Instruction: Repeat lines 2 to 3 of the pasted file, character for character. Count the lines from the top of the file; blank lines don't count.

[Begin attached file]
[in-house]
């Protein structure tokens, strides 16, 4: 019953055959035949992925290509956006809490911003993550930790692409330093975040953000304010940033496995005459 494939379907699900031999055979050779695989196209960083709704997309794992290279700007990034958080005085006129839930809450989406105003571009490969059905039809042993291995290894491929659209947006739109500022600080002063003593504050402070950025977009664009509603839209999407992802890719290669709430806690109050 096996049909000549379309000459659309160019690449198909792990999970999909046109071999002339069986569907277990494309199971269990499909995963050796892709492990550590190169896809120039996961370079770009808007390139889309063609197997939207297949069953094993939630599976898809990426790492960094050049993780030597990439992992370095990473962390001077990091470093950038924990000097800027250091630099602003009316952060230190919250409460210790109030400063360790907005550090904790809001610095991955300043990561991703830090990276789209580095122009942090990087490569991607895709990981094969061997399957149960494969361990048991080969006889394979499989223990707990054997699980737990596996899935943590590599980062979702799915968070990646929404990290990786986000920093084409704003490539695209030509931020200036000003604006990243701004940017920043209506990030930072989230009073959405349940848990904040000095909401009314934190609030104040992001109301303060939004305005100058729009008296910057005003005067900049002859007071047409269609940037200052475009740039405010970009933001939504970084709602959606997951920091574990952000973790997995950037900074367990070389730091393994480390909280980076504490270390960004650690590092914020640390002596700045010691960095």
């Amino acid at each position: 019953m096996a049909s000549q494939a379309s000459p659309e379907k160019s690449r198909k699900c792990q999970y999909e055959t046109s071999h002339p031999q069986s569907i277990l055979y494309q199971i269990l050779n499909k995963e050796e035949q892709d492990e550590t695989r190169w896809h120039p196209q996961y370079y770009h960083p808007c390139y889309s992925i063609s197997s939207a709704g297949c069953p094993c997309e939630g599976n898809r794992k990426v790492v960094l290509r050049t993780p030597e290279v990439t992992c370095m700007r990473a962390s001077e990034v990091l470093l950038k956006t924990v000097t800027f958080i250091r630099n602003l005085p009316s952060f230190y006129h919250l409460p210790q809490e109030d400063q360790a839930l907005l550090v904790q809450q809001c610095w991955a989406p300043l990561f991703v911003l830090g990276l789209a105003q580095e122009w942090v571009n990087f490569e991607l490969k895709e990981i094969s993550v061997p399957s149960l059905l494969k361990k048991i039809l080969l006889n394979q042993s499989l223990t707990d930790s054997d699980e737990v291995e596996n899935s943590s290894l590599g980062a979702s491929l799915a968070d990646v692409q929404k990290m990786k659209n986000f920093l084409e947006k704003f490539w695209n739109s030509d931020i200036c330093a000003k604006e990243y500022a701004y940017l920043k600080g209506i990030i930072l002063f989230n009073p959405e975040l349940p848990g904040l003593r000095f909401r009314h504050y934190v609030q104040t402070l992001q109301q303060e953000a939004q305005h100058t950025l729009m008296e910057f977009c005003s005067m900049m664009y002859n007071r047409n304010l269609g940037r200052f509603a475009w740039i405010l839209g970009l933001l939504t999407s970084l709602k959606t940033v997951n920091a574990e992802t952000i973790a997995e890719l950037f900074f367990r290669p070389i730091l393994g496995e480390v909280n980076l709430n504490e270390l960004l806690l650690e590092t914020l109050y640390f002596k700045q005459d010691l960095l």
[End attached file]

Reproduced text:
């Protein structure tokens, strides 16, 4: 019953055959035949992925290509956006809490911003993550930790692409330093975040953000304010940033496995005459 494939379907699900031999055979050779695989196209960083709704997309794992290279700007990034958080005085006129839930809450989406105003571009490969059905039809042993291995290894491929659209947006739109500022600080002063003593504050402070950025977009664009509603839209999407992802890719290669709430806690109050 096996049909000549379309000459659309160019690449198909792990999970999909046109071999002339069986569907277990494309199971269990499909995963050796892709492990550590190169896809120039996961370079770009808007390139889309063609197997939207297949069953094993939630599976898809990426790492960094050049993780030597990439992992370095990473962390001077990091470093950038924990000097800027250091630099602003009316952060230190919250409460210790109030400063360790907005550090904790809001610095991955300043990561991703830090990276789209580095122009942090990087490569991607895709990981094969061997399957149960494969361990048991080969006889394979499989223990707990054997699980737990596996899935943590590599980062979702799915968070990646929404990290990786986000920093084409704003490539695209030509931020200036000003604006990243701004940017920043209506990030930072989230009073959405349940848990904040000095909401009314934190609030104040992001109301303060939004305005100058729009008296910057005003005067900049002859007071047409269609940037200052475009740039405010970009933001939504970084709602959606997951920091574990952000973790997995950037900074367990070389730091393994480390909280980076504490270390960004650690590092914020640390002596700045010691960095």
């Amino acid at each position: 019953m096996a049909s000549q494939a379309s000459p659309e379907k160019s690449r198909k699900c792990q999970y999909e055959t046109s071999h002339p031999q069986s569907i277990l055979y494309q199971i269990l050779n499909k995963e050796e035949q892709d492990e550590t695989r190169w896809h120039p196209q996961y370079y770009h960083p808007c390139y889309s992925i063609s197997s939207a709704g297949c069953p094993c997309e939630g599976n898809r794992k990426v790492v960094l290509r050049t993780p030597e290279v990439t992992c370095m700007r990473a962390s001077e990034v990091l470093l950038k956006t924990v000097t800027f958080i250091r630099n602003l005085p009316s952060f230190y006129h919250l409460p210790q809490e109030d400063q360790a839930l907005l550090v904790q809450q809001c610095w991955a989406p300043l990561f991703v911003l830090g990276l789209a105003q580095e122009w942090v571009n990087f490569e991607l490969k895709e990981i094969s993550v061997p399957s149960l059905l494969k361990k048991i039809l080969l006889n394979q042993s499989l223990t707990d930790s054997d699980e737990v291995e596996n899935s943590s290894l590599g980062a979702s491929l799915a968070d990646v692409q929404k990290m990786k659209n986000f920093l084409e947006k704003f490539w695209n739109s030509d931020i200036c330093a000003k604006e990243y500022a701004y940017l920043k600080g209506i990030i930072l002063f989230n009073p959405e975040l349940p848990g904040l003593r000095f909401r009314h504050y934190v609030q104040t402070l992001q109301q303060e953000a939004q305005h100058t950025l729009m008296e910057f977009c005003s005067m900049m664009y002859n007071r047409n304010l269609g940037r200052f509603a475009w740039i405010l839209g970009l933001l939504t999407s970084l709602k959606t940033v997951n920091a574990e992802t952000i973790a997995e890719l950037f900074f367990r290669p070389i730091l393994g496995e480390v909280n980076l709430n504490e270390l960004l806690l650690e590092t914020l109050y640390f002596k700045q005459d010691l960095l």